For more information about the RHA stream monitoring program or the State of the Watershed Conference, contact RHA’s Water Quality Program Manager Angela Gorczyca by phone at 908-234-1852, ext. 315, or e-mail firstname.lastname@example.org.
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An Invasion of Water Chestnuts
The Pascale Pond near the Tewksbury Township Elementary School is choked with invasive water chestnuts (trapa natans). Where children once could throw a fishing line and troll for trout or sunnies, they now get entangled in a hundred aquatic plants that look similar to lilies, without the beautiful flower. Two years ago, the township’s Environmental Commission partnered with the New Jersey Invasive Species Strike Team, which brought in an expensive aquatic harvester and helped clear the pond of the noxious weed. However, seedpods lie dormant in the pond sediment and harvesting is required year after year until the seeds are spent. Unfortunately, the chestnuts roared back and were more plentiful than ever last summer. Due to a lack of funds, we are not able to bring back the harvester.
In an effort to combat this invasive species and reclaim the pond, the Environmental Commission would like to sign up volunteers to help harvest the weeds this summer. We will provide more information about dates, expectations, tools, and the like as the warmer weather approaches. If you are interested in helping, please send an e-mail to the Township Land Use Administrator, Shana Goodchild, at email@example.com, and put “Pascale Pond” in the subject line. We hope to hear from you.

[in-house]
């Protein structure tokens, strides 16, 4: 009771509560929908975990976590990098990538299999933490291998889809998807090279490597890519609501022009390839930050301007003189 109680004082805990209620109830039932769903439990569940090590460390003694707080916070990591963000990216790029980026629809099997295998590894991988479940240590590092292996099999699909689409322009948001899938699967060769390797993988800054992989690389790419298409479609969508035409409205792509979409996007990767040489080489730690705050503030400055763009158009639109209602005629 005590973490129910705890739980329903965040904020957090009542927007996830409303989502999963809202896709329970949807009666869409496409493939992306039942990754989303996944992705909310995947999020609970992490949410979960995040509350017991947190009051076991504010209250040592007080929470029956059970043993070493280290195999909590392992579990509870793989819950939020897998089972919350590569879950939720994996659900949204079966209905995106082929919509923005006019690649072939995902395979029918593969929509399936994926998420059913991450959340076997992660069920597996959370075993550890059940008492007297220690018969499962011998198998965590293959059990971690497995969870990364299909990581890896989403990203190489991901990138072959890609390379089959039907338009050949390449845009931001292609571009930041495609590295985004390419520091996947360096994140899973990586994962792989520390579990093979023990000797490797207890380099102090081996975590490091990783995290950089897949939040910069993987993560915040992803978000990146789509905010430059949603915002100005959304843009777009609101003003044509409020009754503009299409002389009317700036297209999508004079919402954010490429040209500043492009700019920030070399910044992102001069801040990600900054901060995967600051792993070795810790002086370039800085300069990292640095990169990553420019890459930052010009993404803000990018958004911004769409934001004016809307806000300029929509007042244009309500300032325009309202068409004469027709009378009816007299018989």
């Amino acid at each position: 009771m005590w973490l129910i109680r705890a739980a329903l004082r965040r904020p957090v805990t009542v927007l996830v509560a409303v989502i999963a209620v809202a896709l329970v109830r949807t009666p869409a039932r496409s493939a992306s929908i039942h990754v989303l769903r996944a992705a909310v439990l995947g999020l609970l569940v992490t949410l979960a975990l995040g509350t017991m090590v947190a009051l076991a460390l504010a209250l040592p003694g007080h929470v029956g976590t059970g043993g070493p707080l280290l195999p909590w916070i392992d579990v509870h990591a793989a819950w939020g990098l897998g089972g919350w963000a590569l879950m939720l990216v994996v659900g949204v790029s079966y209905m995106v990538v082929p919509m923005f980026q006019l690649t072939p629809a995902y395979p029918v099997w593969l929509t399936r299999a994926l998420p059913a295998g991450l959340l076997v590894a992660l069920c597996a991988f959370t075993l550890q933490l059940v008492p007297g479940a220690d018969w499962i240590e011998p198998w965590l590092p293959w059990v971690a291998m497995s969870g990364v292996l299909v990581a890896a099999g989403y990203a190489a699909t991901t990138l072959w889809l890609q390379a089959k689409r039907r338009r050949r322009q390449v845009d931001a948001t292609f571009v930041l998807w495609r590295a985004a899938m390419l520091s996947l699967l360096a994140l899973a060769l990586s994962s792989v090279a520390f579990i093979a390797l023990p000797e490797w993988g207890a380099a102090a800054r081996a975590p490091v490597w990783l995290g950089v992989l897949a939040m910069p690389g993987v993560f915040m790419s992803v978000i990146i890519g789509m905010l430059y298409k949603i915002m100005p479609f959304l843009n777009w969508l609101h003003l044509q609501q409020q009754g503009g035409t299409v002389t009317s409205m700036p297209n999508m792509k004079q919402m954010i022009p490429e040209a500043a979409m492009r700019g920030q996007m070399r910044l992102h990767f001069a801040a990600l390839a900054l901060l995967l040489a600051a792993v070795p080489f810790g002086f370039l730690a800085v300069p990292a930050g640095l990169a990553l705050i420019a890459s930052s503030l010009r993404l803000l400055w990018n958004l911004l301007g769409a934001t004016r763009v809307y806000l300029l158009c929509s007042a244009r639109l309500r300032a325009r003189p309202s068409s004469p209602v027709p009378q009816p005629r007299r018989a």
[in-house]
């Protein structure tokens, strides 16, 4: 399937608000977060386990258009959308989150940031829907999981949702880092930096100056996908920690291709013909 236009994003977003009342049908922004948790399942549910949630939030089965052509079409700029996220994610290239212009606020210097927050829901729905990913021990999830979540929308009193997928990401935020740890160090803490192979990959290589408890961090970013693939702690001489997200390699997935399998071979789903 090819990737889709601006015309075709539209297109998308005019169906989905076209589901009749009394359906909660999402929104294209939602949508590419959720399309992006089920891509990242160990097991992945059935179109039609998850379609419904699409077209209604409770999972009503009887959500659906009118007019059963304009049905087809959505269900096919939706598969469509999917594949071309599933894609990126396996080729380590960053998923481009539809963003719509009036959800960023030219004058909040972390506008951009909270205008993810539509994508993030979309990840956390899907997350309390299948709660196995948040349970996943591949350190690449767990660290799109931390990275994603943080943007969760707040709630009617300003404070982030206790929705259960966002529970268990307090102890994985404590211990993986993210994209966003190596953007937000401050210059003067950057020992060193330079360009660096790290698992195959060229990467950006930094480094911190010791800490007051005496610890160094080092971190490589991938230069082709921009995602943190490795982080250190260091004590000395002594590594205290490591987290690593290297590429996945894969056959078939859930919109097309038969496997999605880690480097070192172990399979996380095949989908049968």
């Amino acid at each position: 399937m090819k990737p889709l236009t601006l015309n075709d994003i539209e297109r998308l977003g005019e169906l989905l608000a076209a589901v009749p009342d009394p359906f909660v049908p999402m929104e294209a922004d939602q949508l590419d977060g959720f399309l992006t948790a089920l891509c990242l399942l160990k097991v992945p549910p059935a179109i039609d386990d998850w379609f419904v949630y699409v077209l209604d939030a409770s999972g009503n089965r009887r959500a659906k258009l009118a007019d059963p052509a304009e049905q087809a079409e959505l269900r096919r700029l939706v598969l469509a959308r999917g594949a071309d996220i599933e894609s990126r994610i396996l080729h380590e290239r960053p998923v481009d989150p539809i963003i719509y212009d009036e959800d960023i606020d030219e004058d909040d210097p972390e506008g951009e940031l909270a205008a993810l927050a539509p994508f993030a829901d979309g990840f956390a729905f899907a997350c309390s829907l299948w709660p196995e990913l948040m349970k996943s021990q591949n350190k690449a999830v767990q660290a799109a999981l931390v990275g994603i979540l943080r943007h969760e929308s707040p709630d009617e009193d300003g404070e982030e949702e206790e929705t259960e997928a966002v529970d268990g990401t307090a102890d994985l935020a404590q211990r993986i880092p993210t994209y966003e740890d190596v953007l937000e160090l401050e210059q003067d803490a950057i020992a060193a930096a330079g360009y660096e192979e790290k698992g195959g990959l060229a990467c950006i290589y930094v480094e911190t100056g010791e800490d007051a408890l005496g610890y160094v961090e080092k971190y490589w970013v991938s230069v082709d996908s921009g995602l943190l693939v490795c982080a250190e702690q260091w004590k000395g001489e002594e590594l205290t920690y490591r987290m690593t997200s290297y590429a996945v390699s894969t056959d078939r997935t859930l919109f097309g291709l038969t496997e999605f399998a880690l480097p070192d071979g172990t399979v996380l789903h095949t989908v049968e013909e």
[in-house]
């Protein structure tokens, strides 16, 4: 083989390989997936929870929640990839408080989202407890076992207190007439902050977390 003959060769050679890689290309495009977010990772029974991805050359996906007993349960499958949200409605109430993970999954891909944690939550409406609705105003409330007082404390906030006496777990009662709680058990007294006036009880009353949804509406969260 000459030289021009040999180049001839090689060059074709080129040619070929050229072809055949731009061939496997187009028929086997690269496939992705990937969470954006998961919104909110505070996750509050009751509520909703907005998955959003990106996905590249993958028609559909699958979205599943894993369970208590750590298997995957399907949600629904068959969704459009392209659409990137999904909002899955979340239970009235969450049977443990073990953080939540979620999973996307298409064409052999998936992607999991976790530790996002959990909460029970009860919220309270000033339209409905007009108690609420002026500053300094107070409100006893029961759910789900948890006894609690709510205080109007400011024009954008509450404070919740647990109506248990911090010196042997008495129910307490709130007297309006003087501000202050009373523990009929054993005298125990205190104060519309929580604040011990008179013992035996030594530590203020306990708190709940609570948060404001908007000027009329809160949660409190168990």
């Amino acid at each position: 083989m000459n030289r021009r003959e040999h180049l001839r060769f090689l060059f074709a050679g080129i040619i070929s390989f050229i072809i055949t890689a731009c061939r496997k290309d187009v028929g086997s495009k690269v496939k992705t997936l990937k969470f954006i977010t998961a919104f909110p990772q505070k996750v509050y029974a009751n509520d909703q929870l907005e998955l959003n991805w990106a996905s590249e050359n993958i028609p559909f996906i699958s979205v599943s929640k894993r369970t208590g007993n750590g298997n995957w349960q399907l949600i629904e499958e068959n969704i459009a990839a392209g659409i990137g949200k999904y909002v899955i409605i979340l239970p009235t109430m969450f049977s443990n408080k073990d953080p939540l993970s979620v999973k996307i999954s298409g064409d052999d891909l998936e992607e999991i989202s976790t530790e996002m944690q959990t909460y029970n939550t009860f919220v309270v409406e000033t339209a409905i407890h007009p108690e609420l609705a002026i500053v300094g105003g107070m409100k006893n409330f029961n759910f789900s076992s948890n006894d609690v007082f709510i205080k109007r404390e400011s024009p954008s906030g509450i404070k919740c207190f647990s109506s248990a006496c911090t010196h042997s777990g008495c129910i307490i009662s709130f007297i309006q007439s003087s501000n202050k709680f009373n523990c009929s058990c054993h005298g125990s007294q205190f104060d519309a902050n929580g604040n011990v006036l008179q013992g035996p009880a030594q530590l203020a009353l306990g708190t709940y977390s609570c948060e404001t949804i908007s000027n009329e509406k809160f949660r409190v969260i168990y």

Chair, Tewksbury Township Environmental Commission
Hunterdon County Rutgers Master Gardener Helpline provides a service every home gardener can take advantage of throughout the growing season. Garden questions are as inevitable as weeds, and the Rutgers Master Gardeners of Hunterdon are trained by Rutgers University staff, as well as local horticulturalists, to answer questions and assist county residents in a variety of ways.
Helpline volunteers cover a myriad of home gardening issues, including providing the materials and information needed to obtain a proper soil sample for analysis by Rutgers’ labs, soil pH testing, lawn care, and plant-, tree-, and shrub identification with advice about the right plant for the right place, recommendations on deer-resistant plants, and disease diagnosis and recommendations for treatment. They can also identify pests, and give recommendations for Integrated Pest Management techniques.
You can phone the Hotline, at 788-1339, or e-mail questions. You can also take samples and questions to Building #2, at 6 Gauntt Place, Flemington, from 9:00 AM-12:00PM, Monday-Friday, and 12:30-3:30PM, Wednesdays.